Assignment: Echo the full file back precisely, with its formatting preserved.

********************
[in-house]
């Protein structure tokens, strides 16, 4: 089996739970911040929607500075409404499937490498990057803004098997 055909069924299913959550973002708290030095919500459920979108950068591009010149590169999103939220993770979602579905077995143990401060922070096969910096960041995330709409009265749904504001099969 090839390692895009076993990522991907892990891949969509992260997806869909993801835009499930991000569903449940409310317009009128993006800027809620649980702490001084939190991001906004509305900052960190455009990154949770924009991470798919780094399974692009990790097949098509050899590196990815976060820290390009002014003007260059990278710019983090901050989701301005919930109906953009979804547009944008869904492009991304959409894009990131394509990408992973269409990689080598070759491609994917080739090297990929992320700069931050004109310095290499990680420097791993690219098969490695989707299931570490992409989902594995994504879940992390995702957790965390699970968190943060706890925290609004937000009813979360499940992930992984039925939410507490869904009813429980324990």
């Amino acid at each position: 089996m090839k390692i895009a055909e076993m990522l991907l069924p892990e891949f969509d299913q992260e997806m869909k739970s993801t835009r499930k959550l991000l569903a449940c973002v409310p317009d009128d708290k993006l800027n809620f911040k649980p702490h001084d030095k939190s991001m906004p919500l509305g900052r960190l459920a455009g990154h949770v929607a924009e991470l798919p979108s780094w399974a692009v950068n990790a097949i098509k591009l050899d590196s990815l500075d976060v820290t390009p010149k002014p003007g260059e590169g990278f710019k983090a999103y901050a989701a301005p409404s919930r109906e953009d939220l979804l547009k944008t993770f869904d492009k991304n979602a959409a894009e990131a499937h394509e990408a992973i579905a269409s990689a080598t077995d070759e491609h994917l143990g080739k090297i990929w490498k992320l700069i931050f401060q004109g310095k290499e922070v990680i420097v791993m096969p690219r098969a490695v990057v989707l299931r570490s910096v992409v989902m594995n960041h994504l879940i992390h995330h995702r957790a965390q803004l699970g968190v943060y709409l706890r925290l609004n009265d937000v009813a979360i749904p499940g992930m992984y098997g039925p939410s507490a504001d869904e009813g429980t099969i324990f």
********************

[in-house]
């Protein structure tokens, strides 16, 4: 089996739970911040929607500075409404499937490498990057803004098997 055909069924299913959550973002708290030095919500459920979108950068591009010149590169999103939220993770979602579905077995143990401060922070096969910096960041995330709409009265749904504001099969 090839390692895009076993990522991907892990891949969509992260997806869909993801835009499930991000569903449940409310317009009128993006800027809620649980702490001084939190991001906004509305900052960190455009990154949770924009991470798919780094399974692009990790097949098509050899590196990815976060820290390009002014003007260059990278710019983090901050989701301005919930109906953009979804547009944008869904492009991304959409894009990131394509990408992973269409990689080598070759491609994917080739090297990929992320700069931050004109310095290499990680420097791993690219098969490695989707299931570490992409989902594995994504879940992390995702957790965390699970968190943060706890925290609004937000009813979360499940992930992984039925939410507490869904009813429980324990």
């Amino acid at each position: 089996m090839k390692i895009a055909e076993m990522l991907l069924p892990e891949f969509d299913q992260e997806m869909k739970s993801t835009r499930k959550l991000l569903a449940c973002v409310p317009d009128d708290k993006l800027n809620f911040k649980p702490h001084d030095k939190s991001m906004p919500l509305g900052r960190l459920a455009g990154h949770v929607a924009e991470l798919p979108s780094w399974a692009v950068n990790a097949i098509k591009l050899d590196s990815l500075d976060v820290t390009p010149k002014p003007g260059e590169g990278f710019k983090a999103y901050a989701a301005p409404s919930r109906e953009d939220l979804l547009k944008t993770f869904d492009k991304n979602a959409a894009e990131a499937h394509e990408a992973i579905a269409s990689a080598t077995d070759e491609h994917l143990g080739k090297i990929w490498k992320l700069i931050f401060q004109g310095k290499e922070v990680i420097v791993m096969p690219r098969a490695v990057v989707l299931r570490s910096v992409v989902m594995n960041h994504l879940i992390h995330h995702r957790a965390q803004l699970g968190v943060y709409l706890r925290l609004n009265d937000v009813a979360i749904p499940g992930m992984y098997g039925p939410s507490a504001d869904e009813g429980t099969i324990f």